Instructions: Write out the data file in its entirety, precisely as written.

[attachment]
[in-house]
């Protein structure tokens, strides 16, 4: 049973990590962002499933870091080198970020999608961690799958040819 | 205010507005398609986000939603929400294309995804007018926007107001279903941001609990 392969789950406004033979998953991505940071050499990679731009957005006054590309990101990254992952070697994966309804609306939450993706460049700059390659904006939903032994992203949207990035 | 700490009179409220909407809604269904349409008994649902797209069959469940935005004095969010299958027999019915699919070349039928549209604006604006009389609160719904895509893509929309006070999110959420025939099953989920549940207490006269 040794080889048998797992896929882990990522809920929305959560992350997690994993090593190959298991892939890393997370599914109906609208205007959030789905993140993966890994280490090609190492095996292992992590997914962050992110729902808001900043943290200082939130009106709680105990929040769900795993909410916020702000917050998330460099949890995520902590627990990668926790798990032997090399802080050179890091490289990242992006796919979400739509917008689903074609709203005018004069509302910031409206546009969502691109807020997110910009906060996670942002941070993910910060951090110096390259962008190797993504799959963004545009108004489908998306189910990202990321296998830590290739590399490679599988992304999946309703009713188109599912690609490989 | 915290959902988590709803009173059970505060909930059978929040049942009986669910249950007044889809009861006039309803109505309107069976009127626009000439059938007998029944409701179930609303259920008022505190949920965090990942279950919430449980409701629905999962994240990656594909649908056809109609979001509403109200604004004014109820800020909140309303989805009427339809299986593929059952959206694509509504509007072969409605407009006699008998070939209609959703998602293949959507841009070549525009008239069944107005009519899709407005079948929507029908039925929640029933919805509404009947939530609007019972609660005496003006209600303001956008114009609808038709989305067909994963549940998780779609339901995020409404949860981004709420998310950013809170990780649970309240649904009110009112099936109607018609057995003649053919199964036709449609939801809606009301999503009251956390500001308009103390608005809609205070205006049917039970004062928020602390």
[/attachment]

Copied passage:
[in-house]
């Protein structure tokens, strides 16, 4: 049973990590962002499933870091080198970020999608961690799958040819 | 205010507005398609986000939603929400294309995804007018926007107001279903941001609990 392969789950406004033979998953991505940071050499990679731009957005006054590309990101990254992952070697994966309804609306939450993706460049700059390659904006939903032994992203949207990035 | 700490009179409220909407809604269904349409008994649902797209069959469940935005004095969010299958027999019915699919070349039928549209604006604006009389609160719904895509893509929309006070999110959420025939099953989920549940207490006269 040794080889048998797992896929882990990522809920929305959560992350997690994993090593190959298991892939890393997370599914109906609208205007959030789905993140993966890994280490090609190492095996292992992590997914962050992110729902808001900043943290200082939130009106709680105990929040769900795993909410916020702000917050998330460099949890995520902590627990990668926790798990032997090399802080050179890091490289990242992006796919979400739509917008689903074609709203005018004069509302910031409206546009969502691109807020997110910009906060996670942002941070993910910060951090110096390259962008190797993504799959963004545009108004489908998306189910990202990321296998830590290739590399490679599988992304999946309703009713188109599912690609490989 | 915290959902988590709803009173059970505060909930059978929040049942009986669910249950007044889809009861006039309803109505309107069976009127626009000439059938007998029944409701179930609303259920008022505190949920965090990942279950919430449980409701629905999962994240990656594909649908056809109609979001509403109200604004004014109820800020909140309303989805009427339809299986593929059952959206694509509504509007072969409605407009006699008998070939209609959703998602293949959507841009070549525009008239069944107005009519899709407005079948929507029908039925929640029933919805509404009947939530609007019972609660005496003006209600303001956008114009609808038709989305067909994963549940998780779609339901995020409404949860981004709420998310950013809170990780649970309240649904009110009112099936109607018609057995003649053919199964036709449609939801809606009301999503009251956390500001308009103390608005809609205070205006049917039970004062928020602390």